“The ants go marching one by one, hurrah, hurrah,” she sings.
Her 1-year-old son shouts, “Maaaarch,” “Ants,” and eventually, “Ah-peat.” He means repeat.
And she plays the song over and over, at least 20 times, in her kitchen while he eats and she cleans. When she leans over the sink to wash a dish, her belly touches the counter first.
She’s pregnant. She’s Christian. She’s married. And the life she has — the baby in her belly — is her choice, my friend tells me, her toddler holding onto her leg.
“This is not Christianity,” she says of the Alabama abortion ban passed last week and restrictive abortion laws across the country. “We have free will. And if they really care about life, how come so many moms of color keep dying? This is about control.”
A CDC report released this month said that black women continue to be more than three times as likely as white women to die of pregnancy-related issues. Native American and Alaska Native women are 2.5 times as likely as white women to die of these issues. And 60 percent of pregnancy-related deaths, regardless of race, are preventable.
Why aren’t lawmakers who are pushing to restrict abortion putting in the work to save these pregnant women, pregnant trans men, and pregnant non-binary people?
These lawmakers will have the access to secure private doctors for off-the-books abortions when they need to. And there’s always a circumstance. But the people without privilege and plugs will be forced to risk their lives and carry to term or risk their lives and have an illegal abortion.
The Alabama abortion ban seeks to criminalize abortion and put doctors who perform the procedure in prison. Why not outlaw the bias, racism, brutality, and economic inequities killing moms?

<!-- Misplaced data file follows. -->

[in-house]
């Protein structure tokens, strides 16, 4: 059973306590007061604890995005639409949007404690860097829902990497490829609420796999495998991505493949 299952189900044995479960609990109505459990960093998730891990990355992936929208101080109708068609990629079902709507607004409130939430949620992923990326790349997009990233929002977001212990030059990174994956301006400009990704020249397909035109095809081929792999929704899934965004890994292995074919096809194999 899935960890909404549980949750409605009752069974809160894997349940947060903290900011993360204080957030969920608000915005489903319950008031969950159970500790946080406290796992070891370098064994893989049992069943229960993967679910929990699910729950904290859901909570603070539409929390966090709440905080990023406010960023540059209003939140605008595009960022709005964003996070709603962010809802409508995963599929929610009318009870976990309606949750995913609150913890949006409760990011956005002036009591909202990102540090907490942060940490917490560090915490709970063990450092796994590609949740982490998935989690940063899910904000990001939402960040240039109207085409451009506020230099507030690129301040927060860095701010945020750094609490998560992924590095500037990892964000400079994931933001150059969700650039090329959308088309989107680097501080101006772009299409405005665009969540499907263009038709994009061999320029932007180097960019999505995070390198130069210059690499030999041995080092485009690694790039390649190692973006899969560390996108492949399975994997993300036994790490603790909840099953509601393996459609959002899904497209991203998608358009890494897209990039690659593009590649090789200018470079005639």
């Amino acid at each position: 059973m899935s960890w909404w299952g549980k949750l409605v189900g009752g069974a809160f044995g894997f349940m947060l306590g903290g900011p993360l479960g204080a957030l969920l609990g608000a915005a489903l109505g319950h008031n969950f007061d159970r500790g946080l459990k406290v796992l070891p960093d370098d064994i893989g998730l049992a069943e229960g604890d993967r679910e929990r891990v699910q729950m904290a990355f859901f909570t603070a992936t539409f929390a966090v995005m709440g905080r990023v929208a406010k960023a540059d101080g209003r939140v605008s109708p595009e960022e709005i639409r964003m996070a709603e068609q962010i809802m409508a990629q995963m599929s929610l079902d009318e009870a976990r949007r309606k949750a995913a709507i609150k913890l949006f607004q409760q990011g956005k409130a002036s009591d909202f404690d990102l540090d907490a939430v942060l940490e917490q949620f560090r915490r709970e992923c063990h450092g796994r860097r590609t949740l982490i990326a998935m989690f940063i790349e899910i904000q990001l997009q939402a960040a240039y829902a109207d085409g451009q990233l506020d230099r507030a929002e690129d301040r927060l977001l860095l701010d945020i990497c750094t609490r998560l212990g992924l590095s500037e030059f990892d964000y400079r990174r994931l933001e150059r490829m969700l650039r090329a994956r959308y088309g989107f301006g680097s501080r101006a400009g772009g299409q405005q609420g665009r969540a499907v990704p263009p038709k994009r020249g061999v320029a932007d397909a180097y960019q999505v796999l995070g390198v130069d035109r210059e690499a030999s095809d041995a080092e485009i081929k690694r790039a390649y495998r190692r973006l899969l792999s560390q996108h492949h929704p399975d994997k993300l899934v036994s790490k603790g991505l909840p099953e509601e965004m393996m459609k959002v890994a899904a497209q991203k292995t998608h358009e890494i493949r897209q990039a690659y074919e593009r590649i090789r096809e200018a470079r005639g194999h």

At Harvard, Jonathan Walton, Plummer Professor of Christian Morals and Pusey Minister in the Memorial Church, believes the “right to life” argument for the unborn extends to immigrants, prisoners, and pregnant mothers seeking health care.
“As a Christian, I affirm the right to life; which includes access to quality health care regardless of income and those sentenced to death row,” he says. “It’s disingenuous for male leaders to fight for the rights of the unborn while showing such little concern about whether a mother can afford food and childcare.
“Until the United States privileges the health care, job security, and equal rights of women, my commitment, as a Christian, to the right to life will privilege the women I live and walk beside every day. Women should have the right to make their own moral choices about their bodies, health, and financial futures.
“We appeal to the Gospels to defend unborn babies. But when it’s time for the mother to give birth, too many women hear like Jesus’s mother, ‘There is no room at the inn.’ ”
In America, there is often no room for grace, no love, and no help for the girls, women, and pregnant people who need it. The most inhumane of these recently passed abortion laws would force a survivor of rape or incest to carry a child.